But Veronica had once belonged to that group of privileged teens, shunned by her friends as soon as the town collectively turned against her and her father. There was Duncan Kane, the ex-boyfriend and brother of Lilly (who, through an illicit affair may also have been Veronica’s half-sibling) and Logan Echolls, the “obligatory psychotic jackass” who eventually became a fan-favorite and a star of the show. Various others, like Dick Casablancas and Madison St. Claire, popped in and out of the frame throughout Veronica’s high school career but, as proven by Logan’s shifting characterisation, there were no black and white villains here, and everything was colored in grey.
If Season 1 was about Veronica’s own unsolved mysteries, the second season was much wider in ambition and scope. With the set-up of a bus crash that killed many Neptune High students on the way back from a school field trip, tensions between the different classes opened up in an increasingly volatile way. With Logan accused of murdering one of the PCH bikers, and the rich kids rendered immune from the tragedy via a private limo ride, Veronica was tasked with finding out how and what had really happened. While the arc should be praised for its good intentions, aspirations and execution, it was hard to care as much as we had about Lilly, simply because Veronica didn’t care as much.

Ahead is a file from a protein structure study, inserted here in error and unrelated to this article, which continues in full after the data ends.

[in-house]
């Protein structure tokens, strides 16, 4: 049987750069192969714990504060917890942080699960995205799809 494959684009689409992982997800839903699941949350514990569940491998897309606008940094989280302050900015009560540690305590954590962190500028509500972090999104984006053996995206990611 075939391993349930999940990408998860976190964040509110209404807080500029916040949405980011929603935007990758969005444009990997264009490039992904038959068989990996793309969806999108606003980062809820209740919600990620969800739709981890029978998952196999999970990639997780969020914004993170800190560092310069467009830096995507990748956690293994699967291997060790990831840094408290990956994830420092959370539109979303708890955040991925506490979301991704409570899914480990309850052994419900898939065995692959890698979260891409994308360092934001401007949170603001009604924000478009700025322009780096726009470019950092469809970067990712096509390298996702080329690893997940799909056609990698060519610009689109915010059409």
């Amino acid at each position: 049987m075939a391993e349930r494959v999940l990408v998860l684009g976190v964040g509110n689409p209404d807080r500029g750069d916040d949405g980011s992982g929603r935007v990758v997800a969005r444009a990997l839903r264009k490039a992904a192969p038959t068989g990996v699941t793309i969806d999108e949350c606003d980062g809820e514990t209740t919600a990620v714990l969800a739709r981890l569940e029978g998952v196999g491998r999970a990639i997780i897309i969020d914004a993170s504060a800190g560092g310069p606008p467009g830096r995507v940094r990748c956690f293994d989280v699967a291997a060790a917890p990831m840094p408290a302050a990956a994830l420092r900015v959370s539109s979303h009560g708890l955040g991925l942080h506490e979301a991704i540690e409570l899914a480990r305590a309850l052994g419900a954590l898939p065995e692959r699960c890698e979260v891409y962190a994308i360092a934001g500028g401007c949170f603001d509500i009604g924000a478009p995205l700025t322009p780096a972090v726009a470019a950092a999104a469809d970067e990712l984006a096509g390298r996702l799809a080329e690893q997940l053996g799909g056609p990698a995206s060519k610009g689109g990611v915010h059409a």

Season 1 showed the protagonist willing to do absolutely anything to piece together the clues, and the second outing didn’t measure up in quality. It was about the whole town and the social injustice inherent to places like Neptune in real-world America, but it just couldn’t generate enough adrenaline to last 22 hours. The same applies to the troubled and little-loved third season, which was the victim of both network meddling and an apparent confusion with what fans wanted. Far too much focus was given to Veronica’s relationship with Logan, rendered unrecognisable in the process, and taken from her connection with her father, once the shining beacon of safety and trust in her life.